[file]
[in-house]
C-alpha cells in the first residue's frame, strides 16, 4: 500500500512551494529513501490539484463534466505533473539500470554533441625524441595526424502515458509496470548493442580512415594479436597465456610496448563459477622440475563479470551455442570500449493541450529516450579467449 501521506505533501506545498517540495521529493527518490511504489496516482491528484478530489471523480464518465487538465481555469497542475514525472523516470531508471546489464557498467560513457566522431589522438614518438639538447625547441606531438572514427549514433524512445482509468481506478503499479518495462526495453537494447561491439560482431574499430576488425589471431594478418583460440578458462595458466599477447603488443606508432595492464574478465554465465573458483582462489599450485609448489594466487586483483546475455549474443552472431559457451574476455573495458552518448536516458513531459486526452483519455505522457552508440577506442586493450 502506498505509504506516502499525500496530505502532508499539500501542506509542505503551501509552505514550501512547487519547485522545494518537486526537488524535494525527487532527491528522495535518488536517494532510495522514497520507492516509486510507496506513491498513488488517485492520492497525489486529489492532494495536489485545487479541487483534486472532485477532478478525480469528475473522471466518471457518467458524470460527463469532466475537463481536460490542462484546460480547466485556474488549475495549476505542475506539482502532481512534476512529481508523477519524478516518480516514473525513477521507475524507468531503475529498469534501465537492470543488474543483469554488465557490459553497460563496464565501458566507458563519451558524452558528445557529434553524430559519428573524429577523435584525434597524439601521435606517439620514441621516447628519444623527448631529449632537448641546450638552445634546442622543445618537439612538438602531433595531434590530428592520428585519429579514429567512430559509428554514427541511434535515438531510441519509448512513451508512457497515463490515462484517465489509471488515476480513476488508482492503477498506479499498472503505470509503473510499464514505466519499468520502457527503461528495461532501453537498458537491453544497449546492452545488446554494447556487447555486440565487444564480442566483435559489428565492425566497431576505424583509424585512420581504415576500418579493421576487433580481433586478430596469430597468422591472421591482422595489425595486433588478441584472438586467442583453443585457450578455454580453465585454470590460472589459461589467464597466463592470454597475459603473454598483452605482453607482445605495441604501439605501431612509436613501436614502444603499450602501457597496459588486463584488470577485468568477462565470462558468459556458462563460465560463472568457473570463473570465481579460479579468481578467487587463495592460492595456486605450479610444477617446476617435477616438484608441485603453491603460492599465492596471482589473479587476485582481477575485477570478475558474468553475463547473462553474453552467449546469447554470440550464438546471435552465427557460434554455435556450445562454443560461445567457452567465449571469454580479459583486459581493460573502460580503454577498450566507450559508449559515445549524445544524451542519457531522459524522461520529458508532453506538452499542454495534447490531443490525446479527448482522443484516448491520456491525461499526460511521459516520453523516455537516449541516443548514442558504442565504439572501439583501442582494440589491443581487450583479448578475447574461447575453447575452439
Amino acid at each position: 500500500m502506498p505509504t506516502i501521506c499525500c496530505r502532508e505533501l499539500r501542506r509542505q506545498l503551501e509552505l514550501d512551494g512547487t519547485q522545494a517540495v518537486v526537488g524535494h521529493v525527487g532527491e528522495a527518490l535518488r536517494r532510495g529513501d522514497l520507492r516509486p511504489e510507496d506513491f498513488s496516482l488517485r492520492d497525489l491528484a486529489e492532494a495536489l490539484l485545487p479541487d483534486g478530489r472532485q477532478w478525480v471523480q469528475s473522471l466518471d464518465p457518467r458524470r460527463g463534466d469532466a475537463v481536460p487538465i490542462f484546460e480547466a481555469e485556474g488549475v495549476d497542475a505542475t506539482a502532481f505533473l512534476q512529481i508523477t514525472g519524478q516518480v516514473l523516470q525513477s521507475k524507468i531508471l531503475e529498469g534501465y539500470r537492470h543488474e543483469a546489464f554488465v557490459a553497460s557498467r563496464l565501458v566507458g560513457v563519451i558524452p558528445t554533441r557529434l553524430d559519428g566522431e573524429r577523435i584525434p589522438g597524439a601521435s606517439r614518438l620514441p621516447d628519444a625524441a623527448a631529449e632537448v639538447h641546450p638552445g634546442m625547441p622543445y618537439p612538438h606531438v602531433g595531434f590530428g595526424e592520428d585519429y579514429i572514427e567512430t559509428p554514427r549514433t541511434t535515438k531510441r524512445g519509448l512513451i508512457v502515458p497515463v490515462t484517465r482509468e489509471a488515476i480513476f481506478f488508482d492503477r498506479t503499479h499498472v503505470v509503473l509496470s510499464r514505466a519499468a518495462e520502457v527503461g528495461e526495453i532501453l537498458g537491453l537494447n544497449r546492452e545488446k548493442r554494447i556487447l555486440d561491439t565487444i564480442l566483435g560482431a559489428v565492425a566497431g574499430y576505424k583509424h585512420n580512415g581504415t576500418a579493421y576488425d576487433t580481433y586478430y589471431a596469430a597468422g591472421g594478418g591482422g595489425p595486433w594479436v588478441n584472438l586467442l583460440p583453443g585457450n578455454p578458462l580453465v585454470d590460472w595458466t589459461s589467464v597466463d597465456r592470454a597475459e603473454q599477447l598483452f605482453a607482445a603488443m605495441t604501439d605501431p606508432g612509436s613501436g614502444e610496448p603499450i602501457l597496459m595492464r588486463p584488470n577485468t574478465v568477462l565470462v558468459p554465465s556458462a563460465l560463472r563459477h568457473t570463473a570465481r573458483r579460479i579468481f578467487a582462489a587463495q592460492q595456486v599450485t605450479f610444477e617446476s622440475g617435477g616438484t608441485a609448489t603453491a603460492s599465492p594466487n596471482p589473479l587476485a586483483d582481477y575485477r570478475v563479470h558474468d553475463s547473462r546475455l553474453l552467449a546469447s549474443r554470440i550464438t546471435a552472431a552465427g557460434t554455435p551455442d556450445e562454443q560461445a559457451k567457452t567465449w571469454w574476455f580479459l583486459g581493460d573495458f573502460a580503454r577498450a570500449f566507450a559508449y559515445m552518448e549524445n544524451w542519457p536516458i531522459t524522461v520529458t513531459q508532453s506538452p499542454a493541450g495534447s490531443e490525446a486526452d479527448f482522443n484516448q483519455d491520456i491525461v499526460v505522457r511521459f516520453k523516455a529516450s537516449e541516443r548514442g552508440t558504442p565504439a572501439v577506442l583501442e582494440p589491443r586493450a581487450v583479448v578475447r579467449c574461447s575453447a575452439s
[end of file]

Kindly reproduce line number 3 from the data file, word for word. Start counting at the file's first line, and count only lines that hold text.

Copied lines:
Amino acid at each position: 500500500m502506498p505509504t506516502i501521506c499525500c496530505r502532508e505533501l499539500r501542506r509542505q506545498l503551501e509552505l514550501d512551494g512547487t519547485q522545494a517540495v518537486v526537488g524535494h521529493v525527487g532527491e528522495a527518490l535518488r536517494r532510495g529513501d522514497l520507492r516509486p511504489e510507496d506513491f498513488s496516482l488517485r492520492d497525489l491528484a486529489e492532494a495536489l490539484l485545487p479541487d483534486g478530489r472532485q477532478w478525480v471523480q469528475s473522471l466518471d464518465p457518467r458524470r460527463g463534466d469532466a475537463v481536460p487538465i490542462f484546460e480547466a481555469e485556474g488549475v495549476d497542475a505542475t506539482a502532481f505533473l512534476q512529481i508523477t514525472g519524478q516518480v516514473l523516470q525513477s521507475k524507468i531508471l531503475e529498469g534501465y539500470r537492470h543488474e543483469a546489464f554488465v557490459a553497460s557498467r563496464l565501458v566507458g560513457v563519451i558524452p558528445t554533441r557529434l553524430d559519428g566522431e573524429r577523435i584525434p589522438g597524439a601521435s606517439r614518438l620514441p621516447d628519444a625524441a623527448a631529449e632537448v639538447h641546450p638552445g634546442m625547441p622543445y618537439p612538438h606531438v602531433g595531434f590530428g595526424e592520428d585519429y579514429i572514427e567512430t559509428p554514427r549514433t541511434t535515438k531510441r524512445g519509448l512513451i508512457v502515458p497515463v490515462t484517465r482509468e489509471a488515476i480513476f481506478f488508482d492503477r498506479t503499479h499498472v503505470v509503473l509496470s510499464r514505466a519499468a518495462e520502457v527503461g528495461e526495453i532501453l537498458g537491453l537494447n544497449r546492452e545488446k548493442r554494447i556487447l555486440d561491439t565487444i564480442l566483435g560482431a559489428v565492425a566497431g574499430y576505424k583509424h585512420n580512415g581504415t576500418a579493421y576488425d576487433t580481433y586478430y589471431a596469430a597468422g591472421g594478418g591482422g595489425p595486433w594479436v588478441n584472438l586467442l583460440p583453443g585457450n578455454p578458462l580453465v585454470d590460472w595458466t589459461s589467464v597466463d597465456r592470454a597475459e603473454q599477447l598483452f605482453a607482445a603488443m605495441t604501439d605501431p606508432g612509436s613501436g614502444e610496448p603499450i602501457l597496459m595492464r588486463p584488470n577485468t574478465v568477462l565470462v558468459p554465465s556458462a563460465l560463472r563459477h568457473t570463473a570465481r573458483r579460479i579468481f578467487a582462489a587463495q592460492q595456486v599450485t605450479f610444477e617446476s622440475g617435477g616438484t608441485a609448489t603453491a603460492s599465492p594466487n596471482p589473479l587476485a586483483d582481477y575485477r570478475v563479470h558474468d553475463s547473462r546475455l553474453l552467449a546469447s549474443r554470440i550464438t546471435a552472431a552465427g557460434t554455435p551455442d556450445e562454443q560461445a559457451k567457452t567465449w571469454w574476455f580479459l583486459g581493460d573495458f573502460a580503454r577498450a570500449f566507450a559508449y559515445m552518448e549524445n544524451w542519457p536516458i531522459t524522461v520529458t513531459q508532453s506538452p499542454a493541450g495534447s490531443e490525446a486526452d479527448f482522443n484516448q483519455d491520456i491525461v499526460v505522457r511521459f516520453k523516455a529516450s537516449e541516443r548514442g552508440t558504442p565504439a572501439v577506442l583501442e582494440p589491443r586493450a581487450v583479448v578475447r579467449c574461447s575453447a575452439s